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Thursday, August 21, 2014 |  Madison, WI: 76.0° F  Overcast
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Beer Here: Grumpy Peach from Grumpy Troll Restaurant and Brewery
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Credit:Robin Shepard

You may have heard the saying "Good things come to those who wait, but not necessarily to those who hesitate." That's a good way to sum up the latest summer seasonal at the Grumpy Troll brewpub in Mount Horeb. Brewmaster Mark Duchow showed incredible patience in brewing a beer that's been fermenting for nearly a year and a half. But get it now, don't hesitate, because this special brew could be gone before mid-August. His creation is a bold, assertive Belgian ale made with peaches, a beer he's named Grumpy Peach.


What is it? Grumpy Peach from Grumpy Troll Brewery, Restaurant & Pizzeria of Mount Horeb.

Style: Grumpy Peach begins as a Belgian Golden Strong Ale. The style is pale to golden in color. Its nose often consists of fruity esters with some moderate herbal notes and spiciness. They are light- to medium-bodied beers, and usually very effervescent. However, because some can be quite high in alcohol at 7%-11% ABV, a smooth and warm sensation is not uncommon. The main flavor profile of the Belgian Golden Strong Ale features fruity and spicy tones along with some sweetness and spiciness found in higher-alcohol versions. There is low hop bitterness in the Belgian Golden Strong Ale.

Background: Duchow actually peeled and quartered peaches to make this brew. Once they were sliced, he froze them, then thawed them to break down cell walls and create a peach "slushy," which was added to fermenting beer.

However, the base beer was initially brewed in February 2009. It was fermented for about two months, before being transferred into old bourbon barrels along with additions of Brettanomyces -- a wild yeast often used in Belgian beer styles such as lambics that is known for adding distinctive sharp, fruity and sour flavors. The beer continued to ferment for an additional five months before the peaches were added last September. Duchow says about a pound of peaches went into each gallon of beer. The peaches and beer remained in the wooden barrels until last week, when he put it on tap.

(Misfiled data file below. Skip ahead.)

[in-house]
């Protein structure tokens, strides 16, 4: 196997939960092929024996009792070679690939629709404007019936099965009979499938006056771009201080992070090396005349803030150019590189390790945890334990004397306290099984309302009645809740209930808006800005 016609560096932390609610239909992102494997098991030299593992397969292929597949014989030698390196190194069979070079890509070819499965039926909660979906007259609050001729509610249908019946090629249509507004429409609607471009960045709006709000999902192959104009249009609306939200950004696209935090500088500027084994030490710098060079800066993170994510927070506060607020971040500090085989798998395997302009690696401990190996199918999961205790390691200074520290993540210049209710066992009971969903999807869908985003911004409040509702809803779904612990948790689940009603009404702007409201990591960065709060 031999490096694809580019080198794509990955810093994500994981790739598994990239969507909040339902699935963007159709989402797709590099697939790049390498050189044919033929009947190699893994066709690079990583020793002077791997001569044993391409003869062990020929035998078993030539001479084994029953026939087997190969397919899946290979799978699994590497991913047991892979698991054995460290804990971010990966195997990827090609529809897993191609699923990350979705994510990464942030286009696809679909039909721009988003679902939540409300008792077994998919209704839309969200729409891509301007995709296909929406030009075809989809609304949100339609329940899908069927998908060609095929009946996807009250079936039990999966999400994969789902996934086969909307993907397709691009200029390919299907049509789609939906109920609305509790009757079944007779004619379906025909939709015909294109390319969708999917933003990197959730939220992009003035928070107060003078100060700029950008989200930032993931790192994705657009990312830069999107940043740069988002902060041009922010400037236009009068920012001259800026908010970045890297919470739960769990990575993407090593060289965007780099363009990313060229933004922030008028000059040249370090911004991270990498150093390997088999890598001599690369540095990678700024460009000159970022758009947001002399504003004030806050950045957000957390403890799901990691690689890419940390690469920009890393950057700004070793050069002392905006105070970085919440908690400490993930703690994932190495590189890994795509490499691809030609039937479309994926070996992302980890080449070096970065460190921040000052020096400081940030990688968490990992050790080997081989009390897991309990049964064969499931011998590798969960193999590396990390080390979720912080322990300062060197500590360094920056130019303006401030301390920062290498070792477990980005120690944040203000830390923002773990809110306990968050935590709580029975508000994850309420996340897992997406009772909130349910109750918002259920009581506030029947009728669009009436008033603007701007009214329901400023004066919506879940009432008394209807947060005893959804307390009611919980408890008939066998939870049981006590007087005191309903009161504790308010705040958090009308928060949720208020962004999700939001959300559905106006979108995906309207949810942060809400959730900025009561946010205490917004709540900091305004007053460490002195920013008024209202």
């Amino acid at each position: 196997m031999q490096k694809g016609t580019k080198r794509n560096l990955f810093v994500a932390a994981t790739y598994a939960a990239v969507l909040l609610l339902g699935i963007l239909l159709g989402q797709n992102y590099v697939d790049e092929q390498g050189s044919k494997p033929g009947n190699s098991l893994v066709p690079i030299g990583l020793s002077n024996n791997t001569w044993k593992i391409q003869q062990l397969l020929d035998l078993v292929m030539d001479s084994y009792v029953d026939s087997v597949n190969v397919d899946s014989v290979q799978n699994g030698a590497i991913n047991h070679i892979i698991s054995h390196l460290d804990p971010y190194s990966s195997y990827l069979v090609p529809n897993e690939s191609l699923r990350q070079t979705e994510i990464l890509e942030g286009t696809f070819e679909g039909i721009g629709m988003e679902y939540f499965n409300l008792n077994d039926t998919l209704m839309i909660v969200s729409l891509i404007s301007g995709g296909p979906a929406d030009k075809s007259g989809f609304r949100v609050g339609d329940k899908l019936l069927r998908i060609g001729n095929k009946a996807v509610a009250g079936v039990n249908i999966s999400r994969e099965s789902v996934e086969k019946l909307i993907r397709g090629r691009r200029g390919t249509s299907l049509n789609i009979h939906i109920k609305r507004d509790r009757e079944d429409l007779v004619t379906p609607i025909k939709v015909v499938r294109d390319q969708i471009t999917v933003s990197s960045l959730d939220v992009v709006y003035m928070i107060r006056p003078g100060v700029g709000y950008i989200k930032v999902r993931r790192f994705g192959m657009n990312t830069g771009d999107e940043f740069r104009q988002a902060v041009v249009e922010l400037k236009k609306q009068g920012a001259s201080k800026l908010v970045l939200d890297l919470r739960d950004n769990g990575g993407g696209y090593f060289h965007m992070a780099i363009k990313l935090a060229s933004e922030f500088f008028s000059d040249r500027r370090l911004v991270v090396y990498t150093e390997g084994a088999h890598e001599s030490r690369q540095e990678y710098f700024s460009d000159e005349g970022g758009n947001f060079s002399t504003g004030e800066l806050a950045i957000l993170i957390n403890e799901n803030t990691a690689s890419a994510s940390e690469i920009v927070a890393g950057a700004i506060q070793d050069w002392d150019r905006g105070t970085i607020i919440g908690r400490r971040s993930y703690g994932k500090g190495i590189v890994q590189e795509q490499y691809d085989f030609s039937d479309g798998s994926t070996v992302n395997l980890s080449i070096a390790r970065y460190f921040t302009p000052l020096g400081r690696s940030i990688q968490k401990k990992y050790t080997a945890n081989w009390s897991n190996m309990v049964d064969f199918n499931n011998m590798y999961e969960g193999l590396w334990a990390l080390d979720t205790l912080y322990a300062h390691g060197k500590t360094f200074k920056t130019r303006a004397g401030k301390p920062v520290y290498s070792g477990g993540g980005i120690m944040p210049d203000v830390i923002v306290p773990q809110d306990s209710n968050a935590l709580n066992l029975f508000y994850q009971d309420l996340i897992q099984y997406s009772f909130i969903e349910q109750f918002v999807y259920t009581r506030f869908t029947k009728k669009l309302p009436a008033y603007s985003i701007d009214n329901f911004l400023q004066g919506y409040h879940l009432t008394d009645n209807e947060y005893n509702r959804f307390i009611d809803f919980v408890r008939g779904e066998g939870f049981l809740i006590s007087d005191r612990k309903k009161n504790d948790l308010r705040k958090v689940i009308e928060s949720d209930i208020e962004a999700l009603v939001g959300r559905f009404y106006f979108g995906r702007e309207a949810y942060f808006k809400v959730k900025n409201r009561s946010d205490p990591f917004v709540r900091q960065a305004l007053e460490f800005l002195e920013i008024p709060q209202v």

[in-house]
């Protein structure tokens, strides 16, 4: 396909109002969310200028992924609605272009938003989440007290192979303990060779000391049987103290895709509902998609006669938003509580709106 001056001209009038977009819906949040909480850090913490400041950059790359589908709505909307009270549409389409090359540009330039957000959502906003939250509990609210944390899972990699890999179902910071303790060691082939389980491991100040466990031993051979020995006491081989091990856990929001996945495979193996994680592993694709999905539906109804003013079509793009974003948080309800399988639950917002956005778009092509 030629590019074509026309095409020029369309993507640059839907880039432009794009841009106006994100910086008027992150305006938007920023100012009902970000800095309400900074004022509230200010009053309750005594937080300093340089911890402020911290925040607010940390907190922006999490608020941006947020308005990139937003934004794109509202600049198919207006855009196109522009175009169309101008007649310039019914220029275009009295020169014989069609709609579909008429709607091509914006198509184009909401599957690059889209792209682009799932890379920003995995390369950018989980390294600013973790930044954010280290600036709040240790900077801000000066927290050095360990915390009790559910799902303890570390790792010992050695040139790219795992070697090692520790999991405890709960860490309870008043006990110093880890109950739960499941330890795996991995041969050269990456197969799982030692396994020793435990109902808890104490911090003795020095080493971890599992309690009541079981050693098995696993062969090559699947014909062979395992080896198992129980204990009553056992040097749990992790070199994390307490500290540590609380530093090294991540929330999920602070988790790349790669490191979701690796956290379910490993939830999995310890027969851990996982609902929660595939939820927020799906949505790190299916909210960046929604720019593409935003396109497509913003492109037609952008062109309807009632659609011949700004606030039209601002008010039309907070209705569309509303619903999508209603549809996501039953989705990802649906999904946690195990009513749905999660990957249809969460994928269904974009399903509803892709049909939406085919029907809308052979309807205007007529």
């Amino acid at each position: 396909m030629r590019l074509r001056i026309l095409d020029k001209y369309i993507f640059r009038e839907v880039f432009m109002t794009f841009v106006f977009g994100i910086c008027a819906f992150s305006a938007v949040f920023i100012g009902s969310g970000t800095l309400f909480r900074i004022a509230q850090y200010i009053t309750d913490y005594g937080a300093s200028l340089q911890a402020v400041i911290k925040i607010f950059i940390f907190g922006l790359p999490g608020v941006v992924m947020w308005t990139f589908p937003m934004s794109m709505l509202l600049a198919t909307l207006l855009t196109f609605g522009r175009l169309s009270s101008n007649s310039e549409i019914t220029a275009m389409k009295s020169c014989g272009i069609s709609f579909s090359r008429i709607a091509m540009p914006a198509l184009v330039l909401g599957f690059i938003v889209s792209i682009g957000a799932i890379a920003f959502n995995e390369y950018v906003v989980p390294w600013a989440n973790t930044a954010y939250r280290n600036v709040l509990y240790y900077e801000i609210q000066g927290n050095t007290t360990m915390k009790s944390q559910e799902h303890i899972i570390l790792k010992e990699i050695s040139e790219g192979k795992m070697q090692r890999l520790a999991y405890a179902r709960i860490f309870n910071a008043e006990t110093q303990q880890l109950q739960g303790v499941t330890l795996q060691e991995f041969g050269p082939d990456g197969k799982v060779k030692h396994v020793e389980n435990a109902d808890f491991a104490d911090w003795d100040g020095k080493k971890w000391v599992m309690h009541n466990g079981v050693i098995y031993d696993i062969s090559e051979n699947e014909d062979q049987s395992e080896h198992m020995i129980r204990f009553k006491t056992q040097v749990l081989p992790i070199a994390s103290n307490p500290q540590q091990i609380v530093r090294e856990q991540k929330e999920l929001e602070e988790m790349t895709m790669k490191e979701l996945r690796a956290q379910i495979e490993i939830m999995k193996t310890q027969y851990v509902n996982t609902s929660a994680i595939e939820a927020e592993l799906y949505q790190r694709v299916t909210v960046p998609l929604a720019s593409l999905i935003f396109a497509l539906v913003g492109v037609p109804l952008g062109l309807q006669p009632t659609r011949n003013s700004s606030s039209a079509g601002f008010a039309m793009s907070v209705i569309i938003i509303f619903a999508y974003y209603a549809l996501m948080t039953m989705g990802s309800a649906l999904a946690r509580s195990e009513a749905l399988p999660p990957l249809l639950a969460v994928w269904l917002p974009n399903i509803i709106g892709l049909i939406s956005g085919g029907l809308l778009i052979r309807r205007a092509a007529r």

Duchow made about 45 gallons of Grumpy Peach, and he expects (or hopes) it will remain on tap for several weeks. Grumpy Peach has an alcohol content of 10% ABV, and it sells in the brewpub for $4/snifter.

Tasting notes:

  • Aroma: A light peach aroma amid spicy and oaky tones.
  • Appearance: Copper with a light haziness. The head is thin and tan.
  • Texture: Medium bodied, bubbly; however, some softness from the high alcohol.
  • Taste: Sweet peach in the beginning and main flavor profile. Some spiciness, with hints of oak and vanilla.
  • Finish/Aftertaste: Ends with a dry, rough yeasty fruitiness.

Glassware: The Grumpy Troll serves this beer in a brandy snifter, which focuses the peachy aromas, and, when allowed to warm, it brings out more of the oak and spices.

Pairs well with: With its fruity flavors, Grumpy Peach is a wonderful companion to the brewpub's mandarin Asian salad, which features mandarin oranges, mixed greens and red onions on a bed of crunchy chow mein noodles. Altogether it makes for a great summer lunch.

Rating: Three Bottle Openers (out of four).

The Consensus: Grumpy Peach has not received enough ratings to be evaluated at either Beer Advocate or RateBeer.

The Verdict: Grumpy Peach is an unusual brew with a strong, yeasty, spicy character that goes well with the fruity flavors of peaches. It's a fun beer, a great summertime seasonal for the hot humid days of July and August. It's a bit high in alcohol (at 10%) to be refreshing on its own; however it's a great beer to pair with a light summer salad.

I really enjoyed Grumpy Peach. There certainly is a lot going on with it, and in particular the hints of bourbon and vanilla from the aging in oak barrels seem to compete with the fruity peaches. This leaves the beer rather harsh in its flavors, especially in the finish. I was hoping for more smooth sweetness complemented by the alcoholic warmth, so I can't help but wonder what this beer might be without the extended aging in oak. However, give Mark Duchow credit for creativity, stamina (in peeling all those peaches) and in his patience leaving the beer to itself to mature for 17 months. It's a summer treat worth the trek to Mount Horeb.

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